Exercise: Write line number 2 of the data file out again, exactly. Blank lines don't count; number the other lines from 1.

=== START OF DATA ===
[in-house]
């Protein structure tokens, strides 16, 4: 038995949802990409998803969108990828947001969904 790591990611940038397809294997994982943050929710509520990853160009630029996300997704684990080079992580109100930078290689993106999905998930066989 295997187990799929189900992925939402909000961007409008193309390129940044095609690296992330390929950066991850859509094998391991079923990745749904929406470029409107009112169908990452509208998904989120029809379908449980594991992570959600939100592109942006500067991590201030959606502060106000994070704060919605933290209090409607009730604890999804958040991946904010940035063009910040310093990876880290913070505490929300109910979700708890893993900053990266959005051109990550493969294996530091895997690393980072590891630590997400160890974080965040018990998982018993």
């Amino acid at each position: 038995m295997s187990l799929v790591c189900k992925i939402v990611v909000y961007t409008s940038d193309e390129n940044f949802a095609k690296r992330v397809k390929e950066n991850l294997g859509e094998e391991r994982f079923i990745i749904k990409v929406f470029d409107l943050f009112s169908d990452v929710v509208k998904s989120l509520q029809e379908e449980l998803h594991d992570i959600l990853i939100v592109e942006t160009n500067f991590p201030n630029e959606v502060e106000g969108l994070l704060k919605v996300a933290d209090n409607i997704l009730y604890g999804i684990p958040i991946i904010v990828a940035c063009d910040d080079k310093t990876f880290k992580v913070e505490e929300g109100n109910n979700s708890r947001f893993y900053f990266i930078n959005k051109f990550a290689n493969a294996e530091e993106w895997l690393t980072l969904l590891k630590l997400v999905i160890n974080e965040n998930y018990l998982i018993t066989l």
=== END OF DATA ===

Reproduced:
């Protein structure tokens, strides 16, 4: 038995949802990409998803969108990828947001969904 790591990611940038397809294997994982943050929710509520990853160009630029996300997704684990080079992580109100930078290689993106999905998930066989 295997187990799929189900992925939402909000961007409008193309390129940044095609690296992330390929950066991850859509094998391991079923990745749904929406470029409107009112169908990452509208998904989120029809379908449980594991992570959600939100592109942006500067991590201030959606502060106000994070704060919605933290209090409607009730604890999804958040991946904010940035063009910040310093990876880290913070505490929300109910979700708890893993900053990266959005051109990550493969294996530091895997690393980072590891630590997400160890974080965040018990998982018993």